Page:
Anne Hanson!  And me!

This? This is me with Anne Hanson. We were waiting on line Saturday morning to get our passes and I realized that a) Anne was standing about 20 feet in front of us, and b) I was wearing my Honeybee shawlette, which she designed. So one of my roommates (thanks, Gingy!) marched me over to show off, and Anne pointed out I had it on upside down and promptly proceeded to take it off for me, put it on the right way, and tuck the ends in nicely. (I swear to Bob I can dress myself, really. I was putting on my coat and knits in the parking field and I had no mirror and it was windy. STOP LAUGHING.) Anyway, she kindly let Melissa take a picture of us, and was so gracious and wonderful that I am a fan for life. I already admired her prolific design skills, but now, more importantly, I admire her for being awesome. Thank you for making my weekend, Anne.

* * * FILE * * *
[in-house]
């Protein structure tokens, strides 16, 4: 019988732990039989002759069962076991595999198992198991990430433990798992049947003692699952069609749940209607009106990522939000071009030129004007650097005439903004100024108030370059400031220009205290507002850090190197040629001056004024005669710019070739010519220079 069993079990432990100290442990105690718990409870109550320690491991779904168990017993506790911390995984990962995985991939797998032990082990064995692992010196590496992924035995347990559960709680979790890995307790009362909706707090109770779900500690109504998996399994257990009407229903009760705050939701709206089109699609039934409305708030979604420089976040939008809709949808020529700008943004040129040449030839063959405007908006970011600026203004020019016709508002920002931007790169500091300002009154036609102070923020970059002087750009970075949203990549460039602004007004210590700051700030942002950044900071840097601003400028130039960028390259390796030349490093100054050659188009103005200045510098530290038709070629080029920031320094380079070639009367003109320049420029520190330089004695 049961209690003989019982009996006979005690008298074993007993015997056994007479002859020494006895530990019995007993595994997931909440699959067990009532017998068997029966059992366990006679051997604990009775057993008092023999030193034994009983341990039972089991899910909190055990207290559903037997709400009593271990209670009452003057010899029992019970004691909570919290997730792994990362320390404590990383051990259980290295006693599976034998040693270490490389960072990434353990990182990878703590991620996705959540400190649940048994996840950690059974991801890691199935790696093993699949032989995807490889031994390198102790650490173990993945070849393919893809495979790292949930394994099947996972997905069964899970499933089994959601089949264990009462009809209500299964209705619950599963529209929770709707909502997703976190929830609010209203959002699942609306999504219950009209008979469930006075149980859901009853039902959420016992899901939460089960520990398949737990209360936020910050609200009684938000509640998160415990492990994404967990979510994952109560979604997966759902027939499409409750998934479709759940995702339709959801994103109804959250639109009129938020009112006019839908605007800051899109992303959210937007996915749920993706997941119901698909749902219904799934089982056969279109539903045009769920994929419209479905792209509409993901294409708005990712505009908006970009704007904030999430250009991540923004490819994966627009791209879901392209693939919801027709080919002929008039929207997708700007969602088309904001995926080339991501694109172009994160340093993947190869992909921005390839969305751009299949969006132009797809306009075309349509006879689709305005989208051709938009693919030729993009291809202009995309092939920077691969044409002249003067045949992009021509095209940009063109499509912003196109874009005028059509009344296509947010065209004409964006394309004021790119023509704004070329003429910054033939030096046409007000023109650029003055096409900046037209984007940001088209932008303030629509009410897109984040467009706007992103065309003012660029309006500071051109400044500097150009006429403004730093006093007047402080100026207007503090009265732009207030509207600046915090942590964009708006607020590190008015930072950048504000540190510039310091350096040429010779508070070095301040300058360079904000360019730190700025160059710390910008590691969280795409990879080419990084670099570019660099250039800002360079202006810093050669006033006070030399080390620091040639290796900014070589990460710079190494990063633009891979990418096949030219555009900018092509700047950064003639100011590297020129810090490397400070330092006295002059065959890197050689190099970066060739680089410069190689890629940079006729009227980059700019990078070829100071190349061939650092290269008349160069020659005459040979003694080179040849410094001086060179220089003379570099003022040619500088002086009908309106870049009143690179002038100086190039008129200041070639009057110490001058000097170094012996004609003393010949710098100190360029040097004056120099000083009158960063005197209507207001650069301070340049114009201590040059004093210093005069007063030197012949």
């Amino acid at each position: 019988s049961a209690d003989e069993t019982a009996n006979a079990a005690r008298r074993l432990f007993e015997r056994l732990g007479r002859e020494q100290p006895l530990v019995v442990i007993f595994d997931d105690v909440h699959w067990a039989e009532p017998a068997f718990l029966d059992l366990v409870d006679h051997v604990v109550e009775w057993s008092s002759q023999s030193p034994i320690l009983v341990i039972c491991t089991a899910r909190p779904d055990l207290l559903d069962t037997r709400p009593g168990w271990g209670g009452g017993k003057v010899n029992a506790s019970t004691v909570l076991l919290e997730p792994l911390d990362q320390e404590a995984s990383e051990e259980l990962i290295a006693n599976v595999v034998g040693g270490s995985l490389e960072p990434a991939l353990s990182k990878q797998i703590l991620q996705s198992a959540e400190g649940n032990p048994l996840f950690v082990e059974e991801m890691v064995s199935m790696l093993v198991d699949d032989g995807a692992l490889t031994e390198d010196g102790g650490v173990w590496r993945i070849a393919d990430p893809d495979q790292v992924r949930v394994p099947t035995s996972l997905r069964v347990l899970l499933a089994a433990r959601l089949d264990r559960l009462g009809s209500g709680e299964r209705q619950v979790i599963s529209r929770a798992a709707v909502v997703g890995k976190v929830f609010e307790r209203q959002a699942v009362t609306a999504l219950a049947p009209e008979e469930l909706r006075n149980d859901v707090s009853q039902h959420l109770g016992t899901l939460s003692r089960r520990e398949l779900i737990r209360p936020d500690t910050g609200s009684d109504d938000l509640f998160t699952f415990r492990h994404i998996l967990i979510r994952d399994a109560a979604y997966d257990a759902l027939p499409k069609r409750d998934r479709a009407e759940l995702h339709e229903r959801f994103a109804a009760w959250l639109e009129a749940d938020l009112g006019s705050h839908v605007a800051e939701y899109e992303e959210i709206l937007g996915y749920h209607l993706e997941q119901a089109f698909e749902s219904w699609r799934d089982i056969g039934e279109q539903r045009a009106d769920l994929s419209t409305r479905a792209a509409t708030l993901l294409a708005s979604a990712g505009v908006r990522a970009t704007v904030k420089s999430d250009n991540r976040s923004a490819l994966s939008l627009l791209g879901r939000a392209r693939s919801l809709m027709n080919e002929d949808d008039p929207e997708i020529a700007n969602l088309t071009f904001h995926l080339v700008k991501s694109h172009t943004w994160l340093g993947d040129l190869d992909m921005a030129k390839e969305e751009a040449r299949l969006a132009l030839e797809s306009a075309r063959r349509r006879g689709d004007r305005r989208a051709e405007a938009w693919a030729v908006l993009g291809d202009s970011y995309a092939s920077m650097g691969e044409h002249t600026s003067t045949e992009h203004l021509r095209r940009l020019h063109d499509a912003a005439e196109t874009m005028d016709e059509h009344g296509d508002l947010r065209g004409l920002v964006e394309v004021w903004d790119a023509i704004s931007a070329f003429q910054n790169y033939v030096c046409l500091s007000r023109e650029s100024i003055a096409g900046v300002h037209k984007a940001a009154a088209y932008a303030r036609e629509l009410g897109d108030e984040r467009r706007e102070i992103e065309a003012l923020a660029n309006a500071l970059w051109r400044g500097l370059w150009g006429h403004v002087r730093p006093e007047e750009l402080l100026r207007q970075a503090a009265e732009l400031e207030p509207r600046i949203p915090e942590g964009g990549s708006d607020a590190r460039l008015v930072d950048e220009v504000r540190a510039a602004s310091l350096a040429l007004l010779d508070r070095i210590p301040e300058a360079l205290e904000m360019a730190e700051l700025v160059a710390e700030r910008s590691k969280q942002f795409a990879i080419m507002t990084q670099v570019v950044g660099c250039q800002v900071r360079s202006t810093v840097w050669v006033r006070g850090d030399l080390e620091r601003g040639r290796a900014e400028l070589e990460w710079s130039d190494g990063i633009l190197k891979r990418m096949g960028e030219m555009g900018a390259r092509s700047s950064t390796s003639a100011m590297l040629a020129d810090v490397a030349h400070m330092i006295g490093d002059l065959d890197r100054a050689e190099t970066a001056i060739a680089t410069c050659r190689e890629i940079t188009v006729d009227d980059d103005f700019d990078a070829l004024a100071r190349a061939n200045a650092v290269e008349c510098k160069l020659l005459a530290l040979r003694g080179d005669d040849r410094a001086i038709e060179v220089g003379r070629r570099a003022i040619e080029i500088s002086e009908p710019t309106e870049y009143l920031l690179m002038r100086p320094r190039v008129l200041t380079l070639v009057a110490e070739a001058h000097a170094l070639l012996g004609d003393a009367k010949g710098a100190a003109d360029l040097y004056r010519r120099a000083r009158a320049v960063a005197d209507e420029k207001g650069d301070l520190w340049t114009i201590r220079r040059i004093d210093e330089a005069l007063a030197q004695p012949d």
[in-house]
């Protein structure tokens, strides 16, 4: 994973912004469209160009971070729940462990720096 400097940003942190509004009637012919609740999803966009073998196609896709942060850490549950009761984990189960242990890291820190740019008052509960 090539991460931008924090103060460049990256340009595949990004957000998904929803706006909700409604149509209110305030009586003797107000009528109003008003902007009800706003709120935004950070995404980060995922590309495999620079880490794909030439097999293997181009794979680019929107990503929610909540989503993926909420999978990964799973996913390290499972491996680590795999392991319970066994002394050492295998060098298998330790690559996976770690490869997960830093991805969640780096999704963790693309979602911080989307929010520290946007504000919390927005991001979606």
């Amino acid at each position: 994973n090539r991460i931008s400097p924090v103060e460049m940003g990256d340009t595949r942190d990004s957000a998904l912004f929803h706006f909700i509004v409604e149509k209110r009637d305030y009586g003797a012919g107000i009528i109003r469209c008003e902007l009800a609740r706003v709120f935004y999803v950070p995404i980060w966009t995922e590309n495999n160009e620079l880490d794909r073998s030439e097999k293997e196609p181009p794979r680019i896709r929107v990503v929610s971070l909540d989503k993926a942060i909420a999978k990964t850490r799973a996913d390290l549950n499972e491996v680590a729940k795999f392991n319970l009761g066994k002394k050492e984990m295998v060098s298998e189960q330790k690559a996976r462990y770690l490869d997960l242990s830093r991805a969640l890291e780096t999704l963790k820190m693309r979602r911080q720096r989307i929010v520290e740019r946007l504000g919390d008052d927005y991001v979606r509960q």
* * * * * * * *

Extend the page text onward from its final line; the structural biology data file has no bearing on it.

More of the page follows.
Rhinebeck 2010

Here’s Jennifer, Gingy, and Melissa, showing off their October Leaves! (Gingy’s also wearing her hat, which I might just have ready to go by the end of the month…I think.) They threw up some knitta signs for you all. Not pictured is Melissa’s husband Doug and Liz, our last roommate. We spent so much time laughing this weekend that my sides ached by the time I went home. It was awesome.

I saw lots of famous knitting people, like in this fine example of kinnearing:

Rhinebeck 2010

(Can you spot Jess from Ravelry and Vicki Howell?) I did not kinnear Kate Gilbert, but I did actually stand with her in a conversation while I got to pet the sample for Cityscape, which I’m going to make because it’s just glorious. And I got to see lots of friends old and new, like Sandi Wiseheart and Jennifer in the Holiday Yarns booth (two of my favorite people) and Rebecca and Glenna and Melanie, and gals from the LSG in NY gang, like Cleo and Liz. (And lots of people I never managed to find at all, or who couldn’t make it. Next year!) So much socializing.

And posing with nightgowns.

Rhinebeck 2010

That’s Gingy and Liz, our fourth roommate. They are both awesome.

My shopping was…well, let’s just say that every year I claim I am going to be restrained and come back under budget, and every year it’s a vicious lie.

Rhinebeck Loot